The Federation and DHSI partner on digital skills training
Alyssa Arbuckle, Assistant Director, Research Partnerships & Development, Electronic Textual Cultures Lab, University of Victoria
The Digital Humanities Summer Institute (DHSI) is an annual training opportunity hosted at the University of Victoria in Victoria, British Columbia, Canada. DHSI is the largest regular digital humanities skills training institute in the world, and has approximately 3,500 alumni. It is directed by Dr. Ray Siemens and coordinated by the Electronic Textual Cultures Lab on the University of Victoria campus. In 2016, DHSI welcomed over 800 participants across 43 courses led by an instructional team...
Sharing the Land, Sharing a Future: Reconciliation
Zahura Ahmed, Congress student blogger
What kind of nation are we? What kind of nation do we want to be in the next 150 years? Cindy Blackstock, Executive Director of the First Nations Child & Family Caring Society of Canada, gave a compelling keynote at the “Sharing the Land, Sharing a Future” forum on Wednesday morning. Blackstock delivered a searing critique of government and academic inaction despite a history of studies, reports, Commissions, and recommendations. Approaching reconciliation through the lens of child welfare, she argued that in order to understand reconciliation, we must understand the Canadian state’s long history of placing itself between First Nations children and their families.
Blackstock stated that we too often perceive ourselves as benevolent, and in doing so we make excuses for our acts of omission as well as our minimal acts of justice. We are aware of the problems that Indigenous communities face, yet we...
Imagining Canada’s Future/Imaginer l’avenir du Canada
What effects will the quest for energy and natural resources have on our society and our position on the world stage?
Quels effets la quête de ressources naturelles et d’énergie aura-t-elle sur la société canadienne et la place qu’occupe le Canada à l’échelle mondiale?
National forum organized by the Social Sciences and Humanities Research Council of Canada in partnership with the Humanities and Social Sciences Federation of Canada.
Forum national organisé par le Conseil de recherches en sciences humaines du Canada en partenariat avec la Fédération des sciences humaines du Canada
“Concluding remarks /Quelques réflexions pour conclure”
Guy Laforest, MSRC
Président-élu, Fédération des sciences humaines du Canada
Professeur au département de science politique de l’Université Laval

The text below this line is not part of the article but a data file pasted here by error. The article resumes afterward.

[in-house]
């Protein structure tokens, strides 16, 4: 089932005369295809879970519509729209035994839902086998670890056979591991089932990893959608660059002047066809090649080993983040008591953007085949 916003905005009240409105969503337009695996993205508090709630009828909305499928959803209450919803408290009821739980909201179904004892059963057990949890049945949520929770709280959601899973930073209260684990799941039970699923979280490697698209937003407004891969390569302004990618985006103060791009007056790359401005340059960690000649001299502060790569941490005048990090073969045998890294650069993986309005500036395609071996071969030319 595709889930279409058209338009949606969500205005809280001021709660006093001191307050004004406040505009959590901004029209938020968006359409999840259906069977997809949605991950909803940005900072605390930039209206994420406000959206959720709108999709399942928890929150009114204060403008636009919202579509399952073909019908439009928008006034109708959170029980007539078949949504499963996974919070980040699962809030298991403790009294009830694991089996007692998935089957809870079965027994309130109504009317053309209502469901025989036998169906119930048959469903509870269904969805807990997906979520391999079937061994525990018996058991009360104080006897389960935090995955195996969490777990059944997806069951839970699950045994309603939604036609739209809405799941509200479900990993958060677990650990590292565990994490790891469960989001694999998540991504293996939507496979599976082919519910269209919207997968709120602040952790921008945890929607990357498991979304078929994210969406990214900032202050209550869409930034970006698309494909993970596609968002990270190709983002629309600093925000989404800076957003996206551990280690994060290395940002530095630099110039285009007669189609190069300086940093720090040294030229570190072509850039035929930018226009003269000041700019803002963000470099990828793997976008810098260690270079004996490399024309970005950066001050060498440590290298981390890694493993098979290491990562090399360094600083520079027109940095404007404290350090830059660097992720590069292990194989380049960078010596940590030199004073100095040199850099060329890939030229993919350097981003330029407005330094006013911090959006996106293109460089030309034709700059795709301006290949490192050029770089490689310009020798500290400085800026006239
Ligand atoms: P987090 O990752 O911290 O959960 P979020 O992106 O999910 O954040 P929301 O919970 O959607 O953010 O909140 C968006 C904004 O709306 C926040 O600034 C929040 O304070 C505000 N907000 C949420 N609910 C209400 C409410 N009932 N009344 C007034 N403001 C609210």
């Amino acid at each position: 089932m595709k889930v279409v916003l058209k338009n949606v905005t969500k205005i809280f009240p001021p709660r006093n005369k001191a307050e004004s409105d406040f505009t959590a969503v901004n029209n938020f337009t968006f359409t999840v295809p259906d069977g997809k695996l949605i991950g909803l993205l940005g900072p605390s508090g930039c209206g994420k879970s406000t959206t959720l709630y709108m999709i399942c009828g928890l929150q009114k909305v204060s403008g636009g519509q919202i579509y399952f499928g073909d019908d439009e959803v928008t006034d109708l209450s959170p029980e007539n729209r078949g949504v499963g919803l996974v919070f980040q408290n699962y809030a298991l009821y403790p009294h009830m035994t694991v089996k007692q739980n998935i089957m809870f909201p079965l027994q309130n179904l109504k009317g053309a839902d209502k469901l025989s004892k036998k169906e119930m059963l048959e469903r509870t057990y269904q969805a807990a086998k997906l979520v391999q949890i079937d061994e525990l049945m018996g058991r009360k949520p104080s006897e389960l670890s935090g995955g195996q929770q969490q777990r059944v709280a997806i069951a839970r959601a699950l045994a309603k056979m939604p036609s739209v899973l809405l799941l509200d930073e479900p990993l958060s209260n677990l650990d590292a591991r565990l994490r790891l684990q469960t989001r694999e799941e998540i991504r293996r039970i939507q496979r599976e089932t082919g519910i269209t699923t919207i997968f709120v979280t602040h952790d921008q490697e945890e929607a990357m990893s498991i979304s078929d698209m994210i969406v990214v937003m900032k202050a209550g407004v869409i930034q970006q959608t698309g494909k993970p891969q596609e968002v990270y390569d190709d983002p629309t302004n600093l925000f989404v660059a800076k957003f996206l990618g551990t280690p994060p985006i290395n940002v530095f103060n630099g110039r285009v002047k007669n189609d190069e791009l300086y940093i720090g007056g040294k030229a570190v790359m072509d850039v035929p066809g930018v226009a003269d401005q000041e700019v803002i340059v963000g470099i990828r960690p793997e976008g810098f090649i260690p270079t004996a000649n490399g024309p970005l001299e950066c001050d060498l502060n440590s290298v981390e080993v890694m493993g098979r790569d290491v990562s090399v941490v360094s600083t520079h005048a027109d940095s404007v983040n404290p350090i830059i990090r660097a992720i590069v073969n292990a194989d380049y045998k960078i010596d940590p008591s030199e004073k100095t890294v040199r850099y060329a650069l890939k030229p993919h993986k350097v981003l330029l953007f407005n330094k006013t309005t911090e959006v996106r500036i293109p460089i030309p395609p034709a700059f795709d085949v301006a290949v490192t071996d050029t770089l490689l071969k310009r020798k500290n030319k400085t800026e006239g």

Thank you, volunteers!
Dear volunteers of the Congress for the Social Sciences and Humanities,
On behalf of myself and the entire Federation of the Social Sciences and Humanities I would like to extend a sincere thank you to each and every one of you. It is because of your hard work and dedication that the 85th edition of Canada’s largest interdisciplinary gathering of scholars and researchers was able to run with such ease.
During these past eight days, you have performed a number of essential duties that has supported the University of Calgary’s and the Federation for Social Sciences and Humanities production of Congress. Whether you were a volunteer in accommodation, audio-visual, hospitality, the mobile team, campus guide or a shuttle and event assistant, you played an essential role to the successful outcome of this year’s Congress and in providing a warm Western welcome to nearly 8,000 participants. The time and commitment you have dedicated to...
Big Thinking speaker calls for compromise in the debate over trade and food security
Caleb Snider, Congress 2016 student blogger
In the final installment of the Big Thinking lecture series at this year’s Congress, Professor Jennifer Clapp (University of Waterloo) called for an end to polarization and the beginning of compromise and collaboration in the debate over trade and food security. Clapp began her lecture by framing the issue of food security: that more than 800 million people worldwide are chronically undernourished, and that many of those people are poor agriculturalists living in countries dependent on food imports.
Those seeking solutions to this and related issues of food security generally fall into two diametrically opposed ideological camps: those who see trade as the solution, and those who see it as the problem.
The pro-trade point of view argues that comparative advantage should increase production and efficiency, improve food distribution, and that market distortions (like tariffs and...